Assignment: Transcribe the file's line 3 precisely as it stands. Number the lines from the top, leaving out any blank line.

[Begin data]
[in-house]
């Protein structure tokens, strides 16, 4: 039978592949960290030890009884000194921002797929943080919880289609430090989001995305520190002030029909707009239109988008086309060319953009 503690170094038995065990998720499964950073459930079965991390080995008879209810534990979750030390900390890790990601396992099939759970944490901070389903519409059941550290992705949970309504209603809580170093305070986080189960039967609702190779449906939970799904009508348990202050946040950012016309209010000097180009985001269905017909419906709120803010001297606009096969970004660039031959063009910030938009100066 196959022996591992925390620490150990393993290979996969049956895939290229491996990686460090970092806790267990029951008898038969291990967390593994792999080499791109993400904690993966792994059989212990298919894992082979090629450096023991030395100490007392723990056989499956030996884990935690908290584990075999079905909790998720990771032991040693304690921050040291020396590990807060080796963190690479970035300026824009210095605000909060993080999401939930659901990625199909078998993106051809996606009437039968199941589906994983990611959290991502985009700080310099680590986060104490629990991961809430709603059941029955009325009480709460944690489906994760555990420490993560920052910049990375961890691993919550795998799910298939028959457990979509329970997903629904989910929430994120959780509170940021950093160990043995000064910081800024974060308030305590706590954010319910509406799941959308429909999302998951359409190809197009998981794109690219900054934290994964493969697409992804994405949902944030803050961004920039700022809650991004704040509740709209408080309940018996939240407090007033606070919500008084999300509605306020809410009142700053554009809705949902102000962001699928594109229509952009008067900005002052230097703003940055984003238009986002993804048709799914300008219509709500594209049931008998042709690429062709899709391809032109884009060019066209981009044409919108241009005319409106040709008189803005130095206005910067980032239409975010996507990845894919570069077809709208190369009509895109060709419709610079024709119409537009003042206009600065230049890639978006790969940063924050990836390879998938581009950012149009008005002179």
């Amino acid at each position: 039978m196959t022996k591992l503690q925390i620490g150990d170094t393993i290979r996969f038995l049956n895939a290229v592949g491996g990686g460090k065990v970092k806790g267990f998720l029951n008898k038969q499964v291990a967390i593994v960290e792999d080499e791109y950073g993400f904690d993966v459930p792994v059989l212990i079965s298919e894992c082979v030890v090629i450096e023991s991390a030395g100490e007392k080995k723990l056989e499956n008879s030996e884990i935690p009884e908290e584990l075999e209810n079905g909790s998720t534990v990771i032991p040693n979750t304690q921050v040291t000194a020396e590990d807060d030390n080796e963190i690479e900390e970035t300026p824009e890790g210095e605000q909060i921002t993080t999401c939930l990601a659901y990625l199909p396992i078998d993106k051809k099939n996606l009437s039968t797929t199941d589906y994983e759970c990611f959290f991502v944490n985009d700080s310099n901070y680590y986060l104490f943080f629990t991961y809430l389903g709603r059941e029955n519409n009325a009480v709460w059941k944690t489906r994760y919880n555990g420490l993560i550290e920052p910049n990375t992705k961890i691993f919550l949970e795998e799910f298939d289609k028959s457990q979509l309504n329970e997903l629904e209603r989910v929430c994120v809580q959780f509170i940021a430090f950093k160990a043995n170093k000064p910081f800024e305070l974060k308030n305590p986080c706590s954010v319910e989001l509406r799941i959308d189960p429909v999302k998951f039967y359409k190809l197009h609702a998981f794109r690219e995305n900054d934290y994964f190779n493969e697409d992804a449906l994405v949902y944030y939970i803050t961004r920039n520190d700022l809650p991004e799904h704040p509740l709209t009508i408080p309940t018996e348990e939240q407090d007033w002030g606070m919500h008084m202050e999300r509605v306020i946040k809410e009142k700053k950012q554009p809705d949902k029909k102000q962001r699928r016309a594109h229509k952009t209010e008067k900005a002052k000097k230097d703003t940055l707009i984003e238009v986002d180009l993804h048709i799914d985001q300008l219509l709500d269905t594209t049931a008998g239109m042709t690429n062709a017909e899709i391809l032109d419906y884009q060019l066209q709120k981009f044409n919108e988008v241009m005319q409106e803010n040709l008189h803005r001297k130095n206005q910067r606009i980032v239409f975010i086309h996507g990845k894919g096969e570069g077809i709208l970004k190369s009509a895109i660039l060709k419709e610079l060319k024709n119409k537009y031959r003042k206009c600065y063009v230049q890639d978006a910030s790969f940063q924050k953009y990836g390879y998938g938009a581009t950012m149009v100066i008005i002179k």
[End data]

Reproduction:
């Amino acid at each position: 039978m196959t022996k591992l503690q925390i620490g150990d170094t393993i290979r996969f038995l049956n895939a290229v592949g491996g990686g460090k065990v970092k806790g267990f998720l029951n008898k038969q499964v291990a967390i593994v960290e792999d080499e791109y950073g993400f904690d993966v459930p792994v059989l212990i079965s298919e894992c082979v030890v090629i450096e023991s991390a030395g100490e007392k080995k723990l056989e499956n008879s030996e884990i935690p009884e908290e584990l075999e209810n079905g909790s998720t534990v990771i032991p040693n979750t304690q921050v040291t000194a020396e590990d807060d030390n080796e963190i690479e900390e970035t300026p824009e890790g210095e605000q909060i921002t993080t999401c939930l990601a659901y990625l199909p396992i078998d993106k051809k099939n996606l009437s039968t797929t199941d589906y994983e759970c990611f959290f991502v944490n985009d700080s310099n901070y680590y986060l104490f943080f629990t991961y809430l389903g709603r059941e029955n519409n009325a009480v709460w059941k944690t489906r994760y919880n555990g420490l993560i550290e920052p910049n990375t992705k961890i691993f919550l949970e795998e799910f298939d289609k028959s457990q979509l309504n329970e997903l629904e209603r989910v929430c994120v809580q959780f509170i940021a430090f950093k160990a043995n170093k000064p910081f800024e305070l974060k308030n305590p986080c706590s954010v319910e989001l509406r799941i959308d189960p429909v999302k998951f039967y359409k190809l197009h609702a998981f794109r690219e995305n900054d934290y994964f190779n493969e697409d992804a449906l994405v949902y944030y939970i803050t961004r920039n520190d700022l809650p991004e799904h704040p509740l709209t009508i408080p309940t018996e348990e939240q407090d007033w002030g606070m919500h008084m202050e999300r509605v306020i946040k809410e009142k700053k950012q554009p809705d949902k029909k102000q962001r699928r016309a594109h229509k952009t209010e008067k900005a002052k000097k230097d703003t940055l707009i984003e238009v986002d180009l993804h048709i799914d985001q300008l219509l709500d269905t594209t049931a008998g239109m042709t690429n062709a017909e899709i391809l032109d419906y884009q060019l066209q709120k981009f044409n919108e988008v241009m005319q409106e803010n040709l008189h803005r001297k130095n206005q910067r606009i980032v239409f975010i086309h996507g990845k894919g096969e570069g077809i709208l970004k190369s009509a895109i660039l060709k419709e610079l060319k024709n119409k537009y031959r003042k206009c600065y063009v230049q890639d978006a910030s790969f940063q924050k953009y990836g390879y998938g938009a581009t950012m149009v100066i008005i002179k």